Scientists have identified alterations in 10 genes that significantly contribute to nearly 10 per cent of all childhood blindness.
Of the 10 genes, three were linked to activity of one molecule -- known as actin -- among patients with a disease known as ocular coloboma, which causes part of the eye to be missing at birth.
Ocular coloboma can cause a distinctive keyhole-shaped pupil as it commonly results in a missing segment in the iris, the coloured part of the eye.
"Coloboma can have profound effects on visual ability, but it is very variable and therefore likely to be caused by a number of genes. Our work adds knowledge to our understanding of its onset as well as the importance of actin to eye development," said Joe Rainger from the University of Edinburgh.
Actin is important to a number of vital cell functions, including maintenance of the cytoskeleton, which defines cell shape and structure.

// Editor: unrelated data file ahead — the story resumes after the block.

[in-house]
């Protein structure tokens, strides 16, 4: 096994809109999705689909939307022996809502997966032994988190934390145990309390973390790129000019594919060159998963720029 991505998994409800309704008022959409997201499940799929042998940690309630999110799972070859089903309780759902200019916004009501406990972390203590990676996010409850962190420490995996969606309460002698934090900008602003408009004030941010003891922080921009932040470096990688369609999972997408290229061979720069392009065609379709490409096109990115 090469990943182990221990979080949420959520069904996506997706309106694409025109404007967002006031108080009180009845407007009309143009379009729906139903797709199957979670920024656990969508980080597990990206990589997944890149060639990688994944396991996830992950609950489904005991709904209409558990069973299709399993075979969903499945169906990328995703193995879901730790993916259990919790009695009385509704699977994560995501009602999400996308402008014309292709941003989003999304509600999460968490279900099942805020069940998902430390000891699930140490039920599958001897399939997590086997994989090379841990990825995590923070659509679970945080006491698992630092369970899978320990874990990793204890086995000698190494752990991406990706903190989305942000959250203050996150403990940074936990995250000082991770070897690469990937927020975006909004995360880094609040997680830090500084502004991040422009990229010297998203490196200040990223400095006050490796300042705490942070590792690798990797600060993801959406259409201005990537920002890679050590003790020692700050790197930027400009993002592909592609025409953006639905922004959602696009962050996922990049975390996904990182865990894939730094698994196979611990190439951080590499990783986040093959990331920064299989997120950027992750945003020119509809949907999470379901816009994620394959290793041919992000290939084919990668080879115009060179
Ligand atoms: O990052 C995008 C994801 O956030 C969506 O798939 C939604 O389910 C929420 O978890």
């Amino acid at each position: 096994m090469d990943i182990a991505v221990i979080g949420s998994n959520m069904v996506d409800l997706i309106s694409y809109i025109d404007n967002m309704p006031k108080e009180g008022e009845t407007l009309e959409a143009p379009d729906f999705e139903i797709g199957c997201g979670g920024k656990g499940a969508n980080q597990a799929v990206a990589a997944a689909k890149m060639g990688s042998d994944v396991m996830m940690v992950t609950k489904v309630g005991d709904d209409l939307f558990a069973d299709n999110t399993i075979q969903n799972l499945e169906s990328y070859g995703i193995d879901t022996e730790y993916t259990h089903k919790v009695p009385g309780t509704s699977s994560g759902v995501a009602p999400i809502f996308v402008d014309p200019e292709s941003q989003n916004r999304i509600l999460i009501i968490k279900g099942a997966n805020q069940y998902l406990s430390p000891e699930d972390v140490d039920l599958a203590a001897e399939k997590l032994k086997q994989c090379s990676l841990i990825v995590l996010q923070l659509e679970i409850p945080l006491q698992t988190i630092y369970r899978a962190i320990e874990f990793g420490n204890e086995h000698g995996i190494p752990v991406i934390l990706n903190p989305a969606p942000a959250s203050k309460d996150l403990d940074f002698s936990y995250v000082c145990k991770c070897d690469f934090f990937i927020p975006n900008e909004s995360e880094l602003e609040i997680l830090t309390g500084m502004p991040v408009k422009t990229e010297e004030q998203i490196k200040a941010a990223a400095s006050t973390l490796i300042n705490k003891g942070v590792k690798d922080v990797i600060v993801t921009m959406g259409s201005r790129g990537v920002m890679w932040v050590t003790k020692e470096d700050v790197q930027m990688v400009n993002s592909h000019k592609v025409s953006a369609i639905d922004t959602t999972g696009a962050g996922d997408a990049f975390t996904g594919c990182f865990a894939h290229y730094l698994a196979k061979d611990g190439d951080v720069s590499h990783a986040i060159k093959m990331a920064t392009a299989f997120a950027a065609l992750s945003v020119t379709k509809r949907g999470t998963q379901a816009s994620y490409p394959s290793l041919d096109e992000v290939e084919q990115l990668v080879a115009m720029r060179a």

Targeted gene sequencing showed that one of the mutations -- a specific alteration in the gene ACTG1 -- recurred across a number of those tested, the researchers said, in the paper published in the journal Human Mutation.
The scientists edited this ACTG1 mutation into a line of mice using cutting-edge CRISPR/Cas9 gene-editing technology, and found that it had severe effects on the function of actin.
Further, these mutations were thought to affect how actin binds to other proteins and on actin stability, which could severely affect development of the eye in the womb, scientists explained.
For the study, the team worked with 12 families, studying the DNA of children with coloboma and their unaffected parents.
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